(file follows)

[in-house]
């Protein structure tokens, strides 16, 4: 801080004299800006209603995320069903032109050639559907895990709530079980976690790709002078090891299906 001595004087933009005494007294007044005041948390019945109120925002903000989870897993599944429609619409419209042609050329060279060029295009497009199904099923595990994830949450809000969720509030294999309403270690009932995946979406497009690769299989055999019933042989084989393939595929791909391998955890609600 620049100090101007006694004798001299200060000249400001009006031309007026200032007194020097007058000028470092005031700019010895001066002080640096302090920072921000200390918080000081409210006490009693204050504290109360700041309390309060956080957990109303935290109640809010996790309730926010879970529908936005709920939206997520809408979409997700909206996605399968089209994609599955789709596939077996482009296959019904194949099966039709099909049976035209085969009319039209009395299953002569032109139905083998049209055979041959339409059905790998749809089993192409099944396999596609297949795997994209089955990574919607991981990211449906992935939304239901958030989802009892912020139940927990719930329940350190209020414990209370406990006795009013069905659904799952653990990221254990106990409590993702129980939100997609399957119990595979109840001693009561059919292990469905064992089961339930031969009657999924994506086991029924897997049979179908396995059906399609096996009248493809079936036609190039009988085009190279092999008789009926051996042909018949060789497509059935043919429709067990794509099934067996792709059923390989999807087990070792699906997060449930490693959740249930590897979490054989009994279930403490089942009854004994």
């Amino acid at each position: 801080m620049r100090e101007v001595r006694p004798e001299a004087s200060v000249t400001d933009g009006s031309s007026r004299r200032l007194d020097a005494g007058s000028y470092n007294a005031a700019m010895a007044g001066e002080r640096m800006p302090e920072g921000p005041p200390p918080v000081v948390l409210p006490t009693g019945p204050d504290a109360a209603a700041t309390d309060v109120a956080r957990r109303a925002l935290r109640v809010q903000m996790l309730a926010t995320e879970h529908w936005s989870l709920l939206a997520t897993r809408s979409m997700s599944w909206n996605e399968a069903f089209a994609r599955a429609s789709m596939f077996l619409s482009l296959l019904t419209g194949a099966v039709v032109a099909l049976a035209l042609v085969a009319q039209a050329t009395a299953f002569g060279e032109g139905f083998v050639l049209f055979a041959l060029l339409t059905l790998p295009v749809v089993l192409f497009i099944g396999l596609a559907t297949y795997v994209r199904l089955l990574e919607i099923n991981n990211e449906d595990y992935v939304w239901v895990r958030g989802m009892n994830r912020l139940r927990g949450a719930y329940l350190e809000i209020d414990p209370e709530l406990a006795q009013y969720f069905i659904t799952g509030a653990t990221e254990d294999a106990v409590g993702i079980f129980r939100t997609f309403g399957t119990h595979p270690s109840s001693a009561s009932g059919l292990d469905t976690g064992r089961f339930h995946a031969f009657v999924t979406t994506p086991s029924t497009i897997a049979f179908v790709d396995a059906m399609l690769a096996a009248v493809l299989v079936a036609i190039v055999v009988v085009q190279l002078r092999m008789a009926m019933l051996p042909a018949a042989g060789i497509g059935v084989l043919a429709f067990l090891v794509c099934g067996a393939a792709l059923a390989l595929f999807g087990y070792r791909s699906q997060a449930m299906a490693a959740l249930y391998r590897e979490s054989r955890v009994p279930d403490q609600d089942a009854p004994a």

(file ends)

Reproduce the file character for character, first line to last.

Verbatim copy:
[in-house]
């Protein structure tokens, strides 16, 4: 801080004299800006209603995320069903032109050639559907895990709530079980976690790709002078090891299906 001595004087933009005494007294007044005041948390019945109120925002903000989870897993599944429609619409419209042609050329060279060029295009497009199904099923595990994830949450809000969720509030294999309403270690009932995946979406497009690769299989055999019933042989084989393939595929791909391998955890609600 620049100090101007006694004798001299200060000249400001009006031309007026200032007194020097007058000028470092005031700019010895001066002080640096302090920072921000200390918080000081409210006490009693204050504290109360700041309390309060956080957990109303935290109640809010996790309730926010879970529908936005709920939206997520809408979409997700909206996605399968089209994609599955789709596939077996482009296959019904194949099966039709099909049976035209085969009319039209009395299953002569032109139905083998049209055979041959339409059905790998749809089993192409099944396999596609297949795997994209089955990574919607991981990211449906992935939304239901958030989802009892912020139940927990719930329940350190209020414990209370406990006795009013069905659904799952653990990221254990106990409590993702129980939100997609399957119990595979109840001693009561059919292990469905064992089961339930031969009657999924994506086991029924897997049979179908396995059906399609096996009248493809079936036609190039009988085009190279092999008789009926051996042909018949060789497509059935043919429709067990794509099934067996792709059923390989999807087990070792699906997060449930490693959740249930590897979490054989009994279930403490089942009854004994």
């Amino acid at each position: 801080m620049r100090e101007v001595r006694p004798e001299a004087s200060v000249t400001d933009g009006s031309s007026r004299r200032l007194d020097a005494g007058s000028y470092n007294a005031a700019m010895a007044g001066e002080r640096m800006p302090e920072g921000p005041p200390p918080v000081v948390l409210p006490t009693g019945p204050d504290a109360a209603a700041t309390d309060v109120a956080r957990r109303a925002l935290r109640v809010q903000m996790l309730a926010t995320e879970h529908w936005s989870l709920l939206a997520t897993r809408s979409m997700s599944w909206n996605e399968a069903f089209a994609r599955a429609s789709m596939f077996l619409s482009l296959l019904t419209g194949a099966v039709v032109a099909l049976a035209l042609v085969a009319q039209a050329t009395a299953f002569g060279e032109g139905f083998v050639l049209f055979a041959l060029l339409t059905l790998p295009v749809v089993l192409f497009i099944g396999l596609a559907t297949y795997v994209r199904l089955l990574e919607i099923n991981n990211e449906d595990y992935v939304w239901v895990r958030g989802m009892n994830r912020l139940r927990g949450a719930y329940l350190e809000i209020d414990p209370e709530l406990a006795q009013y969720f069905i659904t799952g509030a653990t990221e254990d294999a106990v409590g993702i079980f129980r939100t997609f309403g399957t119990h595979p270690s109840s001693a009561s009932g059919l292990d469905t976690g064992r089961f339930h995946a031969f009657v999924t979406t994506p086991s029924t497009i897997a049979f179908v790709d396995a059906m399609l690769a096996a009248v493809l299989v079936a036609i190039v055999v009988v085009q190279l002078r092999m008789a009926m019933l051996p042909a018949a042989g060789i497509g059935v084989l043919a429709f067990l090891v794509c099934g067996a393939a792709l059923a390989l595929f999807g087990y070792r791909s699906q997060a449930m299906a490693a959740l249930y391998r590897e979490s054989r955890v009994p279930d403490q609600d089942a009854p004994a």